Mountaintop Removal

All forms of mining give rise to a variety of environmental concerns, but so-called mountain top removal coal mining in the American Appalachian Mountains is more damaging than most. The practice involves explosive removal of entire mountain tops in order to expose the coal, the resulting rock being placed in nearby valleys, often blocking streams. After the coal has been removed the spoil is then typically replaced to form a ‘new’ mountain.

The practice has generated a lot of criticism and protest from local people and environmental groups, with widespread allegations of pollution, habitat destruction, loss of amenity, and few benefits for the local communities affected.


Photo by iLoveMountains via Flickr

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  1. Gareth Richards says:

    Unless we shift electricity production off coal and onto Nuclear/renewables, because of our need for cheep energy will demand the mining companies give us coal at cheapest available price. Open cast mining and mountain top removal are the cheapest ways of doing this.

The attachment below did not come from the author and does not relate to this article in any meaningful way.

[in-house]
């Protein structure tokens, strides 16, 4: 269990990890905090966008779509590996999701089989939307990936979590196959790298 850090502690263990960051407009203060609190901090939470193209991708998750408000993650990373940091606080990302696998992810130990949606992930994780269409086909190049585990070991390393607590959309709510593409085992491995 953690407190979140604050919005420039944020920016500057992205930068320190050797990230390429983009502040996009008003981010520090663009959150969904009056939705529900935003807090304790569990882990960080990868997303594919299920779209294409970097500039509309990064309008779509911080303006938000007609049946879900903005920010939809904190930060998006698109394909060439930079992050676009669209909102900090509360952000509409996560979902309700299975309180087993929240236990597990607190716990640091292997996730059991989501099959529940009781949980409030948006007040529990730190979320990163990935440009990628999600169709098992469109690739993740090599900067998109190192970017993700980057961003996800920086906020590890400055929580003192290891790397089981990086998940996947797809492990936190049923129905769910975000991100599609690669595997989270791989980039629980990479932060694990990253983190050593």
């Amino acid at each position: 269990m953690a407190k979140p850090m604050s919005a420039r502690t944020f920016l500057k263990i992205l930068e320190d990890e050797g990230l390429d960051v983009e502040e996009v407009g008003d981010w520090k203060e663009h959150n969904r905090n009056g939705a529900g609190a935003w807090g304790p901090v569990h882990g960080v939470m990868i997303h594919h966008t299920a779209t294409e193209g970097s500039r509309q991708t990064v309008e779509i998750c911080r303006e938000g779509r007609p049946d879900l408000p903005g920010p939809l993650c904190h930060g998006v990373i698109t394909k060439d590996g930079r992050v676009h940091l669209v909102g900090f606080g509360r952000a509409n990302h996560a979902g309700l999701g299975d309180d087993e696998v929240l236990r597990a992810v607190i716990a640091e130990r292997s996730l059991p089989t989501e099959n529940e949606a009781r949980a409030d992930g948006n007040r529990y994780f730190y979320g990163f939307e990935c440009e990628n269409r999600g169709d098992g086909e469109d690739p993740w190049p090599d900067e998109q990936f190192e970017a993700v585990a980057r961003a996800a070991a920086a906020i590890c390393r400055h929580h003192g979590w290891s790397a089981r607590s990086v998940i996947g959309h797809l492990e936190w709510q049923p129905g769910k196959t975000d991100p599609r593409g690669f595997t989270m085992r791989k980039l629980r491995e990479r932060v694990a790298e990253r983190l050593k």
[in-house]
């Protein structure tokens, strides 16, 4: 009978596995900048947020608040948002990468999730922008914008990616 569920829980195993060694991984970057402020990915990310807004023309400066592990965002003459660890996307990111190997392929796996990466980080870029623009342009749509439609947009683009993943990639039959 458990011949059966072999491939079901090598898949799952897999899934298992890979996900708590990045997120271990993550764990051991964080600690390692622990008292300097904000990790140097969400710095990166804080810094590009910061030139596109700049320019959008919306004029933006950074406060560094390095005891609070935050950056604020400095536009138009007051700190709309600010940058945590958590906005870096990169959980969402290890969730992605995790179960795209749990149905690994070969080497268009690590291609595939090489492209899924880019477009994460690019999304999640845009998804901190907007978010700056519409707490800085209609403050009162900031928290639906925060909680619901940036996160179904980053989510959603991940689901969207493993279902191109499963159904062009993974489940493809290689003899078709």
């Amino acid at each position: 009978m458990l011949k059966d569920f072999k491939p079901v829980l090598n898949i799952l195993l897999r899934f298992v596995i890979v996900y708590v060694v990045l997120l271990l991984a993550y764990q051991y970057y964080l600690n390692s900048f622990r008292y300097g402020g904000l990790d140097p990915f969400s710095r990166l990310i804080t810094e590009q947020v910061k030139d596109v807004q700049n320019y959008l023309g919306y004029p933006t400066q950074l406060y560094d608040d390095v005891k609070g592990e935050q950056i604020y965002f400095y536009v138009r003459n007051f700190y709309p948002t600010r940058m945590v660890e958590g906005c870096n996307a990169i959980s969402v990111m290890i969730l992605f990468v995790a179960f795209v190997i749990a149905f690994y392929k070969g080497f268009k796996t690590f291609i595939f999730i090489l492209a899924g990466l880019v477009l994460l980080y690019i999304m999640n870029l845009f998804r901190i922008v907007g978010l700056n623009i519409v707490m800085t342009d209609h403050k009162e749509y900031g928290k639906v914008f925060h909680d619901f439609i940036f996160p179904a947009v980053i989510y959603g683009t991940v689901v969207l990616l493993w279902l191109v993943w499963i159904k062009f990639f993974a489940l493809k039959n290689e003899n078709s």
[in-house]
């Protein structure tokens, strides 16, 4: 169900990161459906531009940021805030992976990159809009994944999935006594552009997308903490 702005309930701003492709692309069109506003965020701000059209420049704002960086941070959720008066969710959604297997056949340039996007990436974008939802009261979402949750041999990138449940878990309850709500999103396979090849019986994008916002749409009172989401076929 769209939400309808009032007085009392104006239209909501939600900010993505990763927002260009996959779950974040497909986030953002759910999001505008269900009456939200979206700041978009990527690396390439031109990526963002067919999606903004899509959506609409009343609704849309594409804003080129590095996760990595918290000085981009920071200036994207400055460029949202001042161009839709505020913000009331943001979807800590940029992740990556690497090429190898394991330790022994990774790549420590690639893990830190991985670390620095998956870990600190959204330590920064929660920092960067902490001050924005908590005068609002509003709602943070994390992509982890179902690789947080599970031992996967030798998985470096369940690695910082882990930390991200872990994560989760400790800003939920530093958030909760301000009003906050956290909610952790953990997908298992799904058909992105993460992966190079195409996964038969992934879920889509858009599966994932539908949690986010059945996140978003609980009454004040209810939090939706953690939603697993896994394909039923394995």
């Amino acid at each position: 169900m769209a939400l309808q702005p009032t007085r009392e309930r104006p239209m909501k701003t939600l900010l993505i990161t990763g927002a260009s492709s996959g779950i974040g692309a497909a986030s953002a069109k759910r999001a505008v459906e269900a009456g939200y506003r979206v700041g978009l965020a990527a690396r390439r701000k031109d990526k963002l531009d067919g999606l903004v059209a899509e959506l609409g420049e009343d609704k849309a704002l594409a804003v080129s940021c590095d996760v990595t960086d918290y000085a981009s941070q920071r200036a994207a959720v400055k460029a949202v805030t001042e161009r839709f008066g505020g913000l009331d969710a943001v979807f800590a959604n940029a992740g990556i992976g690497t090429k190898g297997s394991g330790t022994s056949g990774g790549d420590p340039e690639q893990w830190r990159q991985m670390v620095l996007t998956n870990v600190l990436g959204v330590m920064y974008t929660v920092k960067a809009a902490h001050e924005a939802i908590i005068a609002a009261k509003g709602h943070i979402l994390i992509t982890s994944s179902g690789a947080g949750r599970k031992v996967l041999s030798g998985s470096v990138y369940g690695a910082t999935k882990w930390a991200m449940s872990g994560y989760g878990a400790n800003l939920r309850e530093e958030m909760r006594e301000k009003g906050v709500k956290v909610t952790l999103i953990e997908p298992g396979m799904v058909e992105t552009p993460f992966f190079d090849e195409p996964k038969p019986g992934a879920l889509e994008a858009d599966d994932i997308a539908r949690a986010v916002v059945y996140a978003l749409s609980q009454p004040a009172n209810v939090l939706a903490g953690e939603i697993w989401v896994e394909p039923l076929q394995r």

Those who oppose wind and nuclear power are really arguing that they want more destructive open cast coal mining. Those protesters arguing against wind and nuclear should be required to articulate a workable energy plan before they are invited to the energy debate.

    BTW I was unimpressed with some of the arguments against the Coleford wind farm especially the argument that it wouldn’t supply any electricity to Coleford, as the power would go to the grid. In my opinion if you want to argue against the benefits of a national electricity grid you’ve disqualified yourself from the debate. The other arguments could be boiled down to, I don’t want it here please build it somewhere else.

    Why don’t you do a blog post on it?

  2. Your article is kind of an eye opener. It pains me a lot when I see such things happening in the world and we do not even think about them for once. Thanks for writing about it.

    By the way, I have a slot remaining for Liebster award – it is an award given to blogs that have less than 200 followers. If you fit in the category, let me know.

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